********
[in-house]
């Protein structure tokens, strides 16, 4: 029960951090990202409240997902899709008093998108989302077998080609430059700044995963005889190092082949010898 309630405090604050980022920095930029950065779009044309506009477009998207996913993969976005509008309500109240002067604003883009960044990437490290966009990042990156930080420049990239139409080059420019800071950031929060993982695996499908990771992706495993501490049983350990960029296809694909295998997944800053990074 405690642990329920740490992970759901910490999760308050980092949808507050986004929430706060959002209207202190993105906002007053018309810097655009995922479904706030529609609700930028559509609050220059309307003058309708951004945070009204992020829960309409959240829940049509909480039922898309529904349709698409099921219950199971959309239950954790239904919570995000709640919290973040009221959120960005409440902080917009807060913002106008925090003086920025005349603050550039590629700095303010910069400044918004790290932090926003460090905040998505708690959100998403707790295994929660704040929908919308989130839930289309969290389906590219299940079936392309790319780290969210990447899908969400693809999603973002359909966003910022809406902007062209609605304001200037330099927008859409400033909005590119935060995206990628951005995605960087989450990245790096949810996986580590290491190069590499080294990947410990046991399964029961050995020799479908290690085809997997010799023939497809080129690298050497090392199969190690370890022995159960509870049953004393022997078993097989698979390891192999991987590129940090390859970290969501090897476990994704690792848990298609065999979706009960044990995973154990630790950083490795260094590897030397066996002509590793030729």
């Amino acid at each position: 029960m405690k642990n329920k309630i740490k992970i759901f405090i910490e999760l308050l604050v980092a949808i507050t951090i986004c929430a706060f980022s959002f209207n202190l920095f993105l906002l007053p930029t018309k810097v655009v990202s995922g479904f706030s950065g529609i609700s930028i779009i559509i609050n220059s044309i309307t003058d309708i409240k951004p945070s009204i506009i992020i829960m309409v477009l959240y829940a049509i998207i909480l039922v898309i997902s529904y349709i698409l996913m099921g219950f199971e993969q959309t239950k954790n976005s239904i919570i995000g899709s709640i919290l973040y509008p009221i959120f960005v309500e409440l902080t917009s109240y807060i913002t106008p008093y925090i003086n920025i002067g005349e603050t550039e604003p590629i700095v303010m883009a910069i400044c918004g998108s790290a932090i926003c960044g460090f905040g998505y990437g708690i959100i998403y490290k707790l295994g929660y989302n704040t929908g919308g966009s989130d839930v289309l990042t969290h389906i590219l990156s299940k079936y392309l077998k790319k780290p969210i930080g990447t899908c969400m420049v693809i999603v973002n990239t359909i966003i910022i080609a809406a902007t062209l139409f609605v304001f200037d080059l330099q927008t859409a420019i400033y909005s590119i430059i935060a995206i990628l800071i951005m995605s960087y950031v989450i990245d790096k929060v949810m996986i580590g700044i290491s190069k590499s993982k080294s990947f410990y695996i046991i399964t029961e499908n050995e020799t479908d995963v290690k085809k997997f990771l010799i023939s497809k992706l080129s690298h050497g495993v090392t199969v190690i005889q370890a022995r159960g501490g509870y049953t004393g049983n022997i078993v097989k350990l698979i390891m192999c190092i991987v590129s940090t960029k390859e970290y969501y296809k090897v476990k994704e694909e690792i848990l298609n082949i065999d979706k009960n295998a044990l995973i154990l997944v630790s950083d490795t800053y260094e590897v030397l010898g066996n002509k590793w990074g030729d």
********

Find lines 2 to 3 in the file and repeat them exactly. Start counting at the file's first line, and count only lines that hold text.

């Protein structure tokens, strides 16, 4: 029960951090990202409240997902899709008093998108989302077998080609430059700044995963005889190092082949010898 309630405090604050980022920095930029950065779009044309506009477009998207996913993969976005509008309500109240002067604003883009960044990437490290966009990042990156930080420049990239139409080059420019800071950031929060993982695996499908990771992706495993501490049983350990960029296809694909295998997944800053990074 405690642990329920740490992970759901910490999760308050980092949808507050986004929430706060959002209207202190993105906002007053018309810097655009995922479904706030529609609700930028559509609050220059309307003058309708951004945070009204992020829960309409959240829940049509909480039922898309529904349709698409099921219950199971959309239950954790239904919570995000709640919290973040009221959120960005409440902080917009807060913002106008925090003086920025005349603050550039590629700095303010910069400044918004790290932090926003460090905040998505708690959100998403707790295994929660704040929908919308989130839930289309969290389906590219299940079936392309790319780290969210990447899908969400693809999603973002359909966003910022809406902007062209609605304001200037330099927008859409400033909005590119935060995206990628951005995605960087989450990245790096949810996986580590290491190069590499080294990947410990046991399964029961050995020799479908290690085809997997010799023939497809080129690298050497090392199969190690370890022995159960509870049953004393022997078993097989698979390891192999991987590129940090390859970290969501090897476990994704690792848990298609065999979706009960044990995973154990630790950083490795260094590897030397066996002509590793030729």
């Amino acid at each position: 029960m405690k642990n329920k309630i740490k992970i759901f405090i910490e999760l308050l604050v980092a949808i507050t951090i986004c929430a706060f980022s959002f209207n202190l920095f993105l906002l007053p930029t018309k810097v655009v990202s995922g479904f706030s950065g529609i609700s930028i779009i559509i609050n220059s044309i309307t003058d309708i409240k951004p945070s009204i506009i992020i829960m309409v477009l959240y829940a049509i998207i909480l039922v898309i997902s529904y349709i698409l996913m099921g219950f199971e993969q959309t239950k954790n976005s239904i919570i995000g899709s709640i919290l973040y509008p009221i959120f960005v309500e409440l902080t917009s109240y807060i913002t106008p008093y925090i003086n920025i002067g005349e603050t550039e604003p590629i700095v303010m883009a910069i400044c918004g998108s790290a932090i926003c960044g460090f905040g998505y990437g708690i959100i998403y490290k707790l295994g929660y989302n704040t929908g919308g966009s989130d839930v289309l990042t969290h389906i590219l990156s299940k079936y392309l077998k790319k780290p969210i930080g990447t899908c969400m420049v693809i999603v973002n990239t359909i966003i910022i080609a809406a902007t062209l139409f609605v304001f200037d080059l330099q927008t859409a420019i400033y909005s590119i430059i935060a995206i990628l800071i951005m995605s960087y950031v989450i990245d790096k929060v949810m996986i580590g700044i290491s190069k590499s993982k080294s990947f410990y695996i046991i399964t029961e499908n050995e020799t479908d995963v290690k085809k997997f990771l010799i023939s497809k992706l080129s690298h050497g495993v090392t199969v190690i005889q370890a022995r159960g501490g509870y049953t004393g049983n022997i078993v097989k350990l698979i390891m192999c190092i991987v590129s940090t960029k390859e970290y969501y296809k090897v476990k994704e694909e690792i848990l298609n082949i065999d979706k009960n295998a044990l995973i154990l997944v630790s950083d490795t800053y260094e590897v030397l010898g066996n002509k590793w990074g030729d």